Shiny New Books issue 6 is now live! (Yay!) And what an achievement it is – a wonderful collection of reviews and bookish pieces which should happily occupy any avid reader for ages!

I have provided a few items this time round, the first of which concerns a lovely new range of classics from Alma Books, the Evergreens. I go into more detail about the imprint on SNB, together with an interview with one of Alma’s publishers, Alessandro Gallenzi – you can read this here.

Alma kindly provided two books for review which I cover briefly on SNB, but I thought I’d expand a little more here.

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Petersburg Tales by Gogol

Nikolai Gogol was one of the first classic Russian authors I read in my youth (once I had got over the joy of discovering Solzhenitsyn). “Petersburg Tales” presents four of Gogol’s best-known short stories: “Nevsky Prospect”, “The Nose”, “The Overcoat” and “Diary of a Madman” in fresh new translations by Dora O’Brien. I re-read “The Nose” recently, but coming to it alongside the others gives it much more depth and draws out the themes I found in it this time round. Superficially, these are nonsense tales, full of larger-than-life characters, strange goings-on, noses that detach themselves from their owners, ghosts and illusions.

When I first read them a long, long time ago, I saw them as humorous and quirky; this reading, however, opened my eyes to Gogol’s great artistry and sympathy for human beings. Despite the surreal elements, Gogol’s tales have a serious intent and he was obviously angry about the way Russian society was structured. All of these stories speak for the lowly people in Russia’s great grinding Civil Service machine; the struggling clerks who can’t afford a coat, can’t afford to fall in love with someone above their station, and to whom status is all. This is the thread running through these marvellous tales, and they’re still relevant today in a word where the divide between rich and poor is getting ever larger.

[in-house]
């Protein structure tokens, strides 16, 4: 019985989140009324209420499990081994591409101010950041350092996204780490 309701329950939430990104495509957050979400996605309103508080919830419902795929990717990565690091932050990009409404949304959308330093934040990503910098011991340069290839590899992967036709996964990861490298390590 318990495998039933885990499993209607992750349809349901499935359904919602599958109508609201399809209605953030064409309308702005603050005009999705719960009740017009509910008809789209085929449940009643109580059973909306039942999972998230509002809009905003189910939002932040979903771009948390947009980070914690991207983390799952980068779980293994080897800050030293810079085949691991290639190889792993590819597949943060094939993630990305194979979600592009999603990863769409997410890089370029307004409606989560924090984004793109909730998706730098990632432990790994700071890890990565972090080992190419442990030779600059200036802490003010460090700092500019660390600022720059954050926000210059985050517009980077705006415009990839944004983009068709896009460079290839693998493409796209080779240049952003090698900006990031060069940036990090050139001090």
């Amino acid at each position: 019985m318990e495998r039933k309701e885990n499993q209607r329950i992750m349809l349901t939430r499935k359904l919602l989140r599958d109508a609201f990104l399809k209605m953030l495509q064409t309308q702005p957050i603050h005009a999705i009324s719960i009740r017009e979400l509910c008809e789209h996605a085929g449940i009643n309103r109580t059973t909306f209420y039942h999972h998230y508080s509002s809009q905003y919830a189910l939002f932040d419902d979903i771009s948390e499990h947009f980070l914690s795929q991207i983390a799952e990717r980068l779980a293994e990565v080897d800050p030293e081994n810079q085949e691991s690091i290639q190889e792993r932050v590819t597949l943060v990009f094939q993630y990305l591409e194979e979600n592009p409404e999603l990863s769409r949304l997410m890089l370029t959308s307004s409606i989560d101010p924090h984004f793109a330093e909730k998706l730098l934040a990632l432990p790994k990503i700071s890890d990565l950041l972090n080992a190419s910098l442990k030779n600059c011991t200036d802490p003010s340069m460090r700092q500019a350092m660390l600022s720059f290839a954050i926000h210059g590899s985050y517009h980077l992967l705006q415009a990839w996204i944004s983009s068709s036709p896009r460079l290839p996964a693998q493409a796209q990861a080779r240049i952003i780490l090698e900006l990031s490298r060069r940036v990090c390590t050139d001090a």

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The Sorrows of Young Wether by Goethe

Goethe is probably best known nowadays for his Faust, but this book is the one that first brought him to fame. “The Sorrows of Young Werther” is presented in an updated version of a translation from 1957, previously published by John Calder (whose range is now under the Alma umbrella). The book is a highly emotive sturm und drang drama told in the form of letters from Werther to his friend, telling the tale of his intense love for Lotte, and her marriage to another. Werther is a young man with no direction; sensitive and something of a loner, he is sent away to stay in a picturesque village where he encounters Lotte, a beautiful young woman living with her widower father, and taking care of her many siblings. It’s love at first sight for Werther, but his love is doomed because of society’s restrictions and because Lotte is promised to another.

Even after her wedding, he never stops worshipping his beloved, becoming a friend of the family and trying to deal with the fact his love is doomed. In fact, it struck me reading this that Werther is probably quite an early unreliable narrator, as we see everything through his very emotional filter, and I wasn’t quite convinced that everyone surrounding him could tolerate his passion and moods as much as they seemed to!

“The Sorrows of Young Werther” is a florid and intense and extremely impassioned book, but nevertheless utterly absorbing – it’s not surprising it was so popular in its time, spawning a huge following and a whole cult of Werther followers even going so far as to dress like him (and worse…) A lovely book and a lovely way to lose yourself in romanticism for a few hours!

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So, the Alma Evergreens (and indeed all their books – they have a very nice range of Bulgakovs!) are highly recommended. Check out their website here, and don’t forget to take your wish list over to Shiny New Books – there will be plenty of recommendations to add to it… 🙂

 

 

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